Results of the Los Angeles Times Book Prize in the year 1994.
In Remembering Babylon David Malouf gives us a rich and compelling novel, in language of astonishing poise and resonance, about the settling of the continent down under, Australia, and the vicissitudes of first contact with the unknown. In the mid-1840s a thirteen-year-old cabin boy, Gemmy Fairley, is cast ashore from a British shipwreck onto the Queensland coast, and is taken in by aborigines. Sixteen years later, three children from a white settlement come upon this apparition: “The stick-like legs, all knobbed at the joints, suggested a wounded waterbird, a brolga, or a human that in the manner of the tales they told one another, all spells and curses, had been changed into a bird, but only halfway, and now, neither one thing nor the other, was hopping and flapping towards them out of a world over there, beyond the no-mans-land of the swamps…of nightmare rumours, superstitions and all that belonged to Absolute Dark.” …[more]
This is the remarkable story of Hannah Easton, a unique woman born in the American colonies in 1670, “a person undreamed of in Puritan society.” Inquisitive, vital and awake to her own possibilities, Hannah travels to Mughal, India, with her husband, and English trader. There, she sets her own course, “translating” herself into the Salem Bibi, the white lover of a Hindu raja.
It is also the story of Beigh Masters, born in New England in the mid-twentieth century, an “asset hunter” who stumbles on the scattered record of her distant relative’s life while tracking a legendary diamond. As Beigh pieces together details of Hannah’s journeys, she finds herself drawn into the most intimate and spellbinding fabric of that remote life, confirming her belief that with “sufficient passion and intelligence, we can decontrsuct the barriers of time and geography….”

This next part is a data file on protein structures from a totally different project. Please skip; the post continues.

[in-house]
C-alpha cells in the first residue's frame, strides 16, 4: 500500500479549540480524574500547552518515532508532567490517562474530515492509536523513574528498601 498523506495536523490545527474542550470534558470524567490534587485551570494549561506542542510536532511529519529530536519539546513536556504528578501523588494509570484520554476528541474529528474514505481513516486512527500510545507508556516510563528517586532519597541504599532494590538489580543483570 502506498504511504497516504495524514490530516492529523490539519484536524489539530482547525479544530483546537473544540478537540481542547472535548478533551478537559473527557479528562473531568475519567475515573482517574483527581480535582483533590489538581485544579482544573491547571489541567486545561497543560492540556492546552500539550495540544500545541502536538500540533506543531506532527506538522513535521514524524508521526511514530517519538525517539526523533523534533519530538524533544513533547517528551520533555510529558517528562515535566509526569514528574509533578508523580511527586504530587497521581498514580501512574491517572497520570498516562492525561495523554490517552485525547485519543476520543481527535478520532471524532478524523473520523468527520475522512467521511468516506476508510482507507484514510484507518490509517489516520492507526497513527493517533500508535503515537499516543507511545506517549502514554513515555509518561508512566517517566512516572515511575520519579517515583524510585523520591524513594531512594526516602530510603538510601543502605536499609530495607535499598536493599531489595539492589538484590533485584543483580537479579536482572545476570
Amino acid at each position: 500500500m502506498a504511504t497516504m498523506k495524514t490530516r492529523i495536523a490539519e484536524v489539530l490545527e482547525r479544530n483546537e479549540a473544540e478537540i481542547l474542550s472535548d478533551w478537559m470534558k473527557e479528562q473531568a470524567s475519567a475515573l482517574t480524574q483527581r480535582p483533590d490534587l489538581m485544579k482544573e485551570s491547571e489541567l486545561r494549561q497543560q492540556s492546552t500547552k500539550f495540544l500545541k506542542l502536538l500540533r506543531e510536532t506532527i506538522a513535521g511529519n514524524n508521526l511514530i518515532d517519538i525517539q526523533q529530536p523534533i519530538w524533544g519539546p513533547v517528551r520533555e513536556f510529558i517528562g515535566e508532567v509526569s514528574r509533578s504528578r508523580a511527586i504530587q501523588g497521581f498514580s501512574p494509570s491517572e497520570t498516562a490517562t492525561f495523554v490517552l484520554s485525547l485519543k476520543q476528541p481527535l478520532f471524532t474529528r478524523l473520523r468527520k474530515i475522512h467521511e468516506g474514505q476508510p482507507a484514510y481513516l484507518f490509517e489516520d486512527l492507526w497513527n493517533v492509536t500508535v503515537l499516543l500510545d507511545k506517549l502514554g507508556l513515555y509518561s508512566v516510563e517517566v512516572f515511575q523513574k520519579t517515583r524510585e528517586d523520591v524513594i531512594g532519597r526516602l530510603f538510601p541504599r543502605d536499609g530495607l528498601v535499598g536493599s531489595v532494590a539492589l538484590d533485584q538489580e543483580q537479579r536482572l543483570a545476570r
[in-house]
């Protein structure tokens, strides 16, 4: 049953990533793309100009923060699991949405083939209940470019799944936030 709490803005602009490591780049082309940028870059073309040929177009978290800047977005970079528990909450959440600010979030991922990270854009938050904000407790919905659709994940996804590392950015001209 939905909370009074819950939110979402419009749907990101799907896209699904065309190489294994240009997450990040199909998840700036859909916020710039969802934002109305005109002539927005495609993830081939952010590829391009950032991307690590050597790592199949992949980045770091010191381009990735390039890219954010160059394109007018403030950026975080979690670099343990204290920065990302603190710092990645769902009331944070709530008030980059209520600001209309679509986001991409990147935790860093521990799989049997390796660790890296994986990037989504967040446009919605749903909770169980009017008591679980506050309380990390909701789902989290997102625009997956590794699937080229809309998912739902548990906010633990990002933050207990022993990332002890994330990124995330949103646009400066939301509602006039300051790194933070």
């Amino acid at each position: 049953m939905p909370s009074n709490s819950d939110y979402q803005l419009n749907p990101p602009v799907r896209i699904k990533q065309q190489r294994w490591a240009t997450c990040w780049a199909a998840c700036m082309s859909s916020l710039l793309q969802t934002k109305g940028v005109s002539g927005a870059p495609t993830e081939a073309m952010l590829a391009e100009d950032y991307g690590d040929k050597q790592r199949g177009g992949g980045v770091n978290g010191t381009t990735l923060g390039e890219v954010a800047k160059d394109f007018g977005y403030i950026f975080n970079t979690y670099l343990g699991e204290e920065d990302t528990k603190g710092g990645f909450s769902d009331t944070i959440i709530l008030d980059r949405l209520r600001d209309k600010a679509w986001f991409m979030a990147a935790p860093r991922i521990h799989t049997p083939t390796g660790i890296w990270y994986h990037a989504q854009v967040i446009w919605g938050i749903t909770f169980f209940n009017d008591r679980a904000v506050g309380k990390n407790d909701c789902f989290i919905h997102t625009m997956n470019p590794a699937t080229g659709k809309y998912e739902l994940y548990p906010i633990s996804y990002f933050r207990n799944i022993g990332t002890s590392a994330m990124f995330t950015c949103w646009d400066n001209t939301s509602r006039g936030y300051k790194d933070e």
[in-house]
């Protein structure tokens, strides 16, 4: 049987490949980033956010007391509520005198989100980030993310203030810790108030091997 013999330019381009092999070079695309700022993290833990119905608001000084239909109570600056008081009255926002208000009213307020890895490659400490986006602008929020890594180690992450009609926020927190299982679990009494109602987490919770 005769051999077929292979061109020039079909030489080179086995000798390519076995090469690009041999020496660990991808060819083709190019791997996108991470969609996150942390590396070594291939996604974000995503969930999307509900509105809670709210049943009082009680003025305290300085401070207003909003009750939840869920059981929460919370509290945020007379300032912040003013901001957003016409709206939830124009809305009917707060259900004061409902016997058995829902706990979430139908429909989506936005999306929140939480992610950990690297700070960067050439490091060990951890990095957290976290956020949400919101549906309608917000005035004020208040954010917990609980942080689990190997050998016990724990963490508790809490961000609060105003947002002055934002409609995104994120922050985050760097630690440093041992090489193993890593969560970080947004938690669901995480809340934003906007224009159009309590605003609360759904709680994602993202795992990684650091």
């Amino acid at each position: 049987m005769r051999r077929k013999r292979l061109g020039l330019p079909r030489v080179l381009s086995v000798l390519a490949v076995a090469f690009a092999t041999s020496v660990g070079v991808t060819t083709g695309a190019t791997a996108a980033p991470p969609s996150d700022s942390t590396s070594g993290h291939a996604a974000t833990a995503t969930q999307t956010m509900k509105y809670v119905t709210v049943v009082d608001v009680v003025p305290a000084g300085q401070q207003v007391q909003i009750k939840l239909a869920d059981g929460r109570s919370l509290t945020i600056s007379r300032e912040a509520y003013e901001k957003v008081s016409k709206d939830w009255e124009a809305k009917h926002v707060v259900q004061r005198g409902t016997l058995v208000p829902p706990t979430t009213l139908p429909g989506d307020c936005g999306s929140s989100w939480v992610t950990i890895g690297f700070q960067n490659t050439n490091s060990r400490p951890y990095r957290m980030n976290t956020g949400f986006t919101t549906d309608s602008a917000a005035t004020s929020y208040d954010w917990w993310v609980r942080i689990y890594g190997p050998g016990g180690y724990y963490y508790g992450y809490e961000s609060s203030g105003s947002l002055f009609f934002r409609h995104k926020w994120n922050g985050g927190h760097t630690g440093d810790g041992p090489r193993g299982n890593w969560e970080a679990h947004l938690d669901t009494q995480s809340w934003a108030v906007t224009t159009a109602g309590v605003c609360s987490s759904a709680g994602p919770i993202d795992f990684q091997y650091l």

The Rifles establishes more firmly than ever before that William Vollmann is, in the words of the The Washington Post, “the most prodigiously talented and historically important American novelist under thirty-five.” This work, the sixth in Vollmann’s projected seven-novel cycle examining the clash of native Americans and their European colonizers, is at once a gripping tale of adventure, a contemporary love story, and a chronicle of the ongoing destruction of Inuit lifeways.
It is one hundred and fifty years ago. Our continent has been mapped east, west, and south, but the white explorers who hope to discover the Northwest Passage have found only ice and death. Sir John Franklin—cheerful, determined, and dangerously rigid—sets out to complete the Passage with hundreds of men and supplies for three years. This is the third Arctic expedition he has commanded; on both of the others he has defied the warnings of the Inuit and Indians he’s encountered along the way. This time…[more]
As a child, Renne showed promise of becoming one of the world’s greatest cellists. Now, years later, his life suddenly is altered by two events: he becomes a juror in a murder trial for the brutal killing of a Buddhist monk, and he takes on as a pupil a Korean boy whose brilliant musicianship reminds him of his own past.
Set against the rise of fascism in 1930s Europe, While England Sleeps tells the story of a love affair between the aristocratic young British writer Brian Botsford, who thinks homosexuality is something he will outgrow, and Edward Phelan, a sensitive and idealistic working-class employee of the London Underground and a Communist party member. When the strains of class difference, sexual taboo, and Brian’s ambivalence impel Edward to volunteer to fight against Franco in Spain, Brian pursues him across Europe and into the violent chaos of war.